Issues in complementary and alternative medicine
Issues in complementary and alternative medicine

This free course is available to start right now. Review the full course description and key learning outcomes and create an account and enrol if you want a free statement of participation.

Free course

Issues in complementary and alternative medicine

1.12 Conclusion to Extract 1

The biomedical model that dominated health professional–user interactions for the past 100 years or so marginalised and appeared to devalue certain aspects of the individual and personal experience of illness. However, health care provision is now more user-centred in the prevailing biopsychosocial model. Despite the diversity of health beliefs, the edifice of modern medicine is built on a dominant scientific perspective, which promotes a certain world view at the expense of other cosmologies. CAM offers a diverse array of other philosophical approaches to health and healing. This extract showed that the enterprise of health and healing is far broader than the world view encompassed by biomedicine. Cultures and societies produce profoundly different beliefs about health. Where the mainstream health care provision is insensitive towards lay understandings of health and illness, people seek out healing practices that are more congruent with their experiences, belief systems and culture. Whereas in the past this always involved folk and traditional healing, increasingly it includes the use of CAM.

Key points

  • The ways in which people understand health and illness vary considerably, lay understanding often conflicting with professional understanding of disease.

  • People may hold multiple and conflicting beliefs about health.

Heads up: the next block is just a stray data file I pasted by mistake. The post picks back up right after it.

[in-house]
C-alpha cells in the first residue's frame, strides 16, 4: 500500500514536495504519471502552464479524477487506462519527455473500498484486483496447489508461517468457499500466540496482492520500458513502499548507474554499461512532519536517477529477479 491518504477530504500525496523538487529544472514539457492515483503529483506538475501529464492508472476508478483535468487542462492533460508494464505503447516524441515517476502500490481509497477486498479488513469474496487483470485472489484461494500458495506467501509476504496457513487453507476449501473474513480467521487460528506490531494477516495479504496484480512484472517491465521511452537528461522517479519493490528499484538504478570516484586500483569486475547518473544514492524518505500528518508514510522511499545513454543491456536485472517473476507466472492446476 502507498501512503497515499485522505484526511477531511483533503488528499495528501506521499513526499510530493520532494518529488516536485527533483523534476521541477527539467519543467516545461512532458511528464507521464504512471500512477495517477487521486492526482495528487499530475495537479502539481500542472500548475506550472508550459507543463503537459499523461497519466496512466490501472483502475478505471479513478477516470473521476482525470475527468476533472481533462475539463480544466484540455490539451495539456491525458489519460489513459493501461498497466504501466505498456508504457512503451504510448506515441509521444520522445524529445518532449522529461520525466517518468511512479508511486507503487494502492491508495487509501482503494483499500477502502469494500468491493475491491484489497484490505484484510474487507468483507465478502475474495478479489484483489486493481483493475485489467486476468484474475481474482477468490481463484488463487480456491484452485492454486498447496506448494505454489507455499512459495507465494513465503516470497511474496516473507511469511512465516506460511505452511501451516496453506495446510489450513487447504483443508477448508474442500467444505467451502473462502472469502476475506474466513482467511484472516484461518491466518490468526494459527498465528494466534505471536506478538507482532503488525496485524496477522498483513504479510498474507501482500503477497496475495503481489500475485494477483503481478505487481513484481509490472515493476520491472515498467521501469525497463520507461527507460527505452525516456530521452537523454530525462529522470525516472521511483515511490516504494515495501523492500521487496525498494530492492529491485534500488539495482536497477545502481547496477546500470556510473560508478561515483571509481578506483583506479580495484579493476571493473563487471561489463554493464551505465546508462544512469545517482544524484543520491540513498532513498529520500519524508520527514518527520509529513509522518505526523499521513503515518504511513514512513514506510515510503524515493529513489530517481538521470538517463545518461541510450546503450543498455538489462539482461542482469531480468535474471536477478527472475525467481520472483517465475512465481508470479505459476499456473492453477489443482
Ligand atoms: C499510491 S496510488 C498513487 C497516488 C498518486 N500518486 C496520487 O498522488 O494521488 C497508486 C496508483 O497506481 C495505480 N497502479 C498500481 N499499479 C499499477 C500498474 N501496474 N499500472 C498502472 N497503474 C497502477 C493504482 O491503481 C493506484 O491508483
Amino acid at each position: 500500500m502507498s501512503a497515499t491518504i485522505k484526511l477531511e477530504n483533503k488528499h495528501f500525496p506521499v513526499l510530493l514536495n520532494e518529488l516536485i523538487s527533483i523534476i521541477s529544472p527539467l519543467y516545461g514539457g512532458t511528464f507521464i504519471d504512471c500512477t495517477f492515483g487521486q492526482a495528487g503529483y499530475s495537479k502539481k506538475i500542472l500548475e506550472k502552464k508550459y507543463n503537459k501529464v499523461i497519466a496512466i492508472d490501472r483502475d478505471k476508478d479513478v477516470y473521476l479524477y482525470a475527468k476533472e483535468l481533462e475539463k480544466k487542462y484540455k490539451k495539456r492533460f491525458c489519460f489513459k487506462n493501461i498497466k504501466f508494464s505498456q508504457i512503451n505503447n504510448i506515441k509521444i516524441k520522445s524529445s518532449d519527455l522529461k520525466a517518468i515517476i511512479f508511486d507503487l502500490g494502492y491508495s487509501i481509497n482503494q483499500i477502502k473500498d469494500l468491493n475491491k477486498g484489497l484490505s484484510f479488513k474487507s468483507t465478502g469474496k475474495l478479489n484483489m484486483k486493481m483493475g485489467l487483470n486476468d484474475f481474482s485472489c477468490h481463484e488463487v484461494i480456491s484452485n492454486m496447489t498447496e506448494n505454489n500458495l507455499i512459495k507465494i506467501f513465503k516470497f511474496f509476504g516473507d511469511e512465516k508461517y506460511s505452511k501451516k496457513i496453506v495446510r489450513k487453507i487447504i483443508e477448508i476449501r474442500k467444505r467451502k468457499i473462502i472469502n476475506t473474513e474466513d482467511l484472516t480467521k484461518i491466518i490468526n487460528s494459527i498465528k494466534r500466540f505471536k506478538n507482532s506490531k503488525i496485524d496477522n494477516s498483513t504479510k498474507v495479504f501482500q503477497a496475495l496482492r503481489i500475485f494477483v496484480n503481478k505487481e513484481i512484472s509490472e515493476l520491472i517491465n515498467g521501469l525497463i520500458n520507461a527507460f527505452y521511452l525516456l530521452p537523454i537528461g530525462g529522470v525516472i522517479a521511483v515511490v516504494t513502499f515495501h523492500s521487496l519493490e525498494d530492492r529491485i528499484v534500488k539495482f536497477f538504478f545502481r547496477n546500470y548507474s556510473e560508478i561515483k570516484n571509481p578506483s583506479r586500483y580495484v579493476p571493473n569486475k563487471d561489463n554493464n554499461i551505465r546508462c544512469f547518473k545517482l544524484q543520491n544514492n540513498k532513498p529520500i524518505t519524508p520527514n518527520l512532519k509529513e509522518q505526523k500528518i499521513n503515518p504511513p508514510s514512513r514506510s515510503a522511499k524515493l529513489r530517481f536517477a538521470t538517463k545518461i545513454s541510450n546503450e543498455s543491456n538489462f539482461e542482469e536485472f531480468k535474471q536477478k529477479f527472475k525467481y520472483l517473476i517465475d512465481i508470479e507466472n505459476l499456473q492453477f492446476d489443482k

• Individuals' health beliefs are not constant and fixed, but reflect their life experiences and acquisition of knowledge from a variety of sources.

  • People's health beliefs influence their health behaviours, including the decision about when and whom to consult for health advice.

  • Models of health provide understanding on the basis of different cosmologies. These models are not fixed but overlap and continuously evolve.

  • The biomedical model has gradually given way to a broader biopsychosocial understanding of health. This is reflected in both medical training and clinical practice.

  • CAM can provide ways of understanding the body that accord with and give meaning to people's lay understanding.

  • Despite a greater professed interest in the balance between people and their environment, CAM treatments may promote an individualistic analysis of health.

  • There is no single CAM philosophy. CAM therapists work in a variety of ways, some being more holistic than others, some working with philosophies that can be accommodated within a biomedical understanding of the body (e.g. osteopathy) and others that cannot (e.g. acupuncture).

  • Users of CAM are not necessarily drawn to therapists because of their particular philosophy.


Take your learning further

Making the decision to study can be a big step, which is why you'll want a trusted University. The Open University has 50 years’ experience delivering flexible learning and 170,000 students are studying with us right now. Take a look at all Open University courses.

If you are new to university level study, find out more about the types of qualifications we offer, including our entry level Access courses and Certificates.

Not ready for University study then browse over 900 free courses on OpenLearn and sign up to our newsletter to hear about new free courses as they are released.

Every year, thousands of students decide to study with The Open University. With over 120 qualifications, we’ve got the right course for you.

Request an Open University prospectus